|Documents in Archive:||1|
|Emerged/Split from:||Irish Workers' Union|
|Other Related Organisation:||League for a Workers Republic|
|Related Collection:||1916 Easter Rising: Anniversaries and Commemorations|
|Article:||Irish Workers' Group, 1966-1968|
|Timeline:||View in the timeline of the Irish left|
|Discuss:||Comments on this organisation|
The Irish Workers’ Group was a Marxist party established in 1966. Prior to this it had been called the Irish Workers Union and then the Irish Communist Group. It included Marxists and Irish Republicans including Gerry Lawless (later of Saor Éire). Two wings developed in the ICG including a Trotskist wing which became the IWG and a Maoist wing which became the Irish Communist Organisation. It produced two publications, the Irish Militant and An Solas/Workers’ republic. The IWG by the late 1960s had relocated to London and saw some members join Sean Matgamna in Workers Fight and others form the League for a Workers Republic. It became defunct around 1968.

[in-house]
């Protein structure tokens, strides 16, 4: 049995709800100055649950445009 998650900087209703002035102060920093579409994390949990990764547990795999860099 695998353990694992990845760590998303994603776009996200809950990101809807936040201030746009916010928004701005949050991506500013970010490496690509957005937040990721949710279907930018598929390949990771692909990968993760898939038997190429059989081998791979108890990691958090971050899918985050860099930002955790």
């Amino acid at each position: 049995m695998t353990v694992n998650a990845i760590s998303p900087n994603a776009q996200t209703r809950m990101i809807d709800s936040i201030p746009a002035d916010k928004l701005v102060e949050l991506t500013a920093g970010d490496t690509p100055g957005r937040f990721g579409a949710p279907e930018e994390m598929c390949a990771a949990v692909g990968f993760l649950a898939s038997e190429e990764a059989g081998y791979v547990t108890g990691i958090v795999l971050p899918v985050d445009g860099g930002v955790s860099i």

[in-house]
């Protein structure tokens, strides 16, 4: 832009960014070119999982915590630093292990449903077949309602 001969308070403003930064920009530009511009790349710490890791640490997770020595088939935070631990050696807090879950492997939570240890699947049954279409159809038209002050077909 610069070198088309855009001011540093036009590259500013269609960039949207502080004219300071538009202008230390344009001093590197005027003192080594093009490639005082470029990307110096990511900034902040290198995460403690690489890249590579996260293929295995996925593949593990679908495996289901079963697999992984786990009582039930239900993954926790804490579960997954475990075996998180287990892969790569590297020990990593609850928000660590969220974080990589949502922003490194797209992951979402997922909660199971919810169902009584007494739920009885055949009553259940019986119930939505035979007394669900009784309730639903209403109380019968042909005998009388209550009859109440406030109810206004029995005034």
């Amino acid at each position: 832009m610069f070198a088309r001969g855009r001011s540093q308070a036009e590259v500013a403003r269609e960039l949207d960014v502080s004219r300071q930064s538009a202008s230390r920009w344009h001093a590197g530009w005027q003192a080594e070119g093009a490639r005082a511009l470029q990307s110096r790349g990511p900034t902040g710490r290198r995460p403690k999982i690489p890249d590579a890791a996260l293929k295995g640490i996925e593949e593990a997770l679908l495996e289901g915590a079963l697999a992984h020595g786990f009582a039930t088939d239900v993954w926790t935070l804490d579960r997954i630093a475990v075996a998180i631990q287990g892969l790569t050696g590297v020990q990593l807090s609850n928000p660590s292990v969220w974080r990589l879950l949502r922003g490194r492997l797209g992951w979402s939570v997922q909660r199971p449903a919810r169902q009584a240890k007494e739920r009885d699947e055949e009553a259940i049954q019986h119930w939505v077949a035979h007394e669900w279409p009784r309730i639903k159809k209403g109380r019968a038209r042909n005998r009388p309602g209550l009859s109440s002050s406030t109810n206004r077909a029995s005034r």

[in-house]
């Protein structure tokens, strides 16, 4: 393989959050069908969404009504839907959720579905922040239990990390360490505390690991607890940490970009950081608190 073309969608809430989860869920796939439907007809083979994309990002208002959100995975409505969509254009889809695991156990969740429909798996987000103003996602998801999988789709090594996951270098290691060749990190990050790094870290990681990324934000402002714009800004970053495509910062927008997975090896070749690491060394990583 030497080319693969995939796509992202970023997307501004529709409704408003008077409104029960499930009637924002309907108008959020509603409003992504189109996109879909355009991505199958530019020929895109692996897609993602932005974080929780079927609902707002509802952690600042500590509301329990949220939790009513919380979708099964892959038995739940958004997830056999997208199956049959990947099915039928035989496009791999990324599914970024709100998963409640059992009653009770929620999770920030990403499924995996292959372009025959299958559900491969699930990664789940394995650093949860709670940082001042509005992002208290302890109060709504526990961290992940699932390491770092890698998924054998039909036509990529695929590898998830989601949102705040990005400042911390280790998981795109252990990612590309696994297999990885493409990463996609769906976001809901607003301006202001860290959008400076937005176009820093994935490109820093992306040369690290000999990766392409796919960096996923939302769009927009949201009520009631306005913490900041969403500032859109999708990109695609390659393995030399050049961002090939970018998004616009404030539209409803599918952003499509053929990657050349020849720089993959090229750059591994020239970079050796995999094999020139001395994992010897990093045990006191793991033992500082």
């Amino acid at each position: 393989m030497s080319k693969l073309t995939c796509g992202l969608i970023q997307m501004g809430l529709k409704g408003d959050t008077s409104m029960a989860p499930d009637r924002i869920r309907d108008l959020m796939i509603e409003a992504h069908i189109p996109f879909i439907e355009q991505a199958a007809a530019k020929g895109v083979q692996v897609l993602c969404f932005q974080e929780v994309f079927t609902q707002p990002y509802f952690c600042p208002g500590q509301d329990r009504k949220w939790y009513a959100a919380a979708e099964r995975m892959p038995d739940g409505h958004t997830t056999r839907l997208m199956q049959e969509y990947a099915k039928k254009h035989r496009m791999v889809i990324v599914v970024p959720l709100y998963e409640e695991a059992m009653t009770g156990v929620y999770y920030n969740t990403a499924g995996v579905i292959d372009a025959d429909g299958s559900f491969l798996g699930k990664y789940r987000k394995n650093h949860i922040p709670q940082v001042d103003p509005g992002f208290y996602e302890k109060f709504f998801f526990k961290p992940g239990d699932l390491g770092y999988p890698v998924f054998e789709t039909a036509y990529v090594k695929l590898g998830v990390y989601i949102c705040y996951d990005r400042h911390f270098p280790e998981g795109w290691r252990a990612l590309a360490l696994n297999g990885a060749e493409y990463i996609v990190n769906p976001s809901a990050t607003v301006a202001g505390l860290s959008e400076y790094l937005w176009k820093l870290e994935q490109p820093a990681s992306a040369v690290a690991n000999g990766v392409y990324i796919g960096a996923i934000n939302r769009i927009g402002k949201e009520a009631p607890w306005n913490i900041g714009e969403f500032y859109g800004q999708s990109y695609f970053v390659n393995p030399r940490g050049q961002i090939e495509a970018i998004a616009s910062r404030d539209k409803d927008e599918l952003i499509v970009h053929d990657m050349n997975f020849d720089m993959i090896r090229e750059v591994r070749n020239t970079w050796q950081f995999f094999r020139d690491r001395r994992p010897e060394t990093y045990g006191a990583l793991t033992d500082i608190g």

(Not to be mistaken for the later Irish Workers’ Group).
|Wikipedia||Irish Workers' Group|
A list of known publications from Irish Workers' Group , including those not represented in the Irish Left Archive collection.
|Irish Militant: For an Irish Workers' Republic||1966–1968||Irish Workers' Group |
|Solas, An||1965–1966||Irish Communist Group, Irish Workers' Group |
|Workers' Republic||1967–1988 c.||Irish Workers' Group , League for a Workers Republic|
From The Irish Left Open History Project
The Irish Workers Group (IWG) was formed in London in 1966, out of the divisions within the Irish Communist Group. It is argued by D.R. O’Connor Lysaght that the IWG was the first active Trotskyist group to establish itself in Ireland since the Revolutionary Socialist Party of the 1940s. This does not mean that the origins of modern Irish Trotskyism lie within the IWG – the SWM/SWP and Militant/Socialist Party, who arrived in the 1970s, are both outside its borders, while the Socialist Labour League had activists in Ireland contemporaneous to the IWP – merely that it is pivotal to any understanding of the Trotskyist movement on the island. Indeed, in terms of personnel, if not quite ideology, it is possible to trace the IWG in 1967 to the present-day Workers Unemployed Action Group in Clonmel, as well as Socialist Democracy.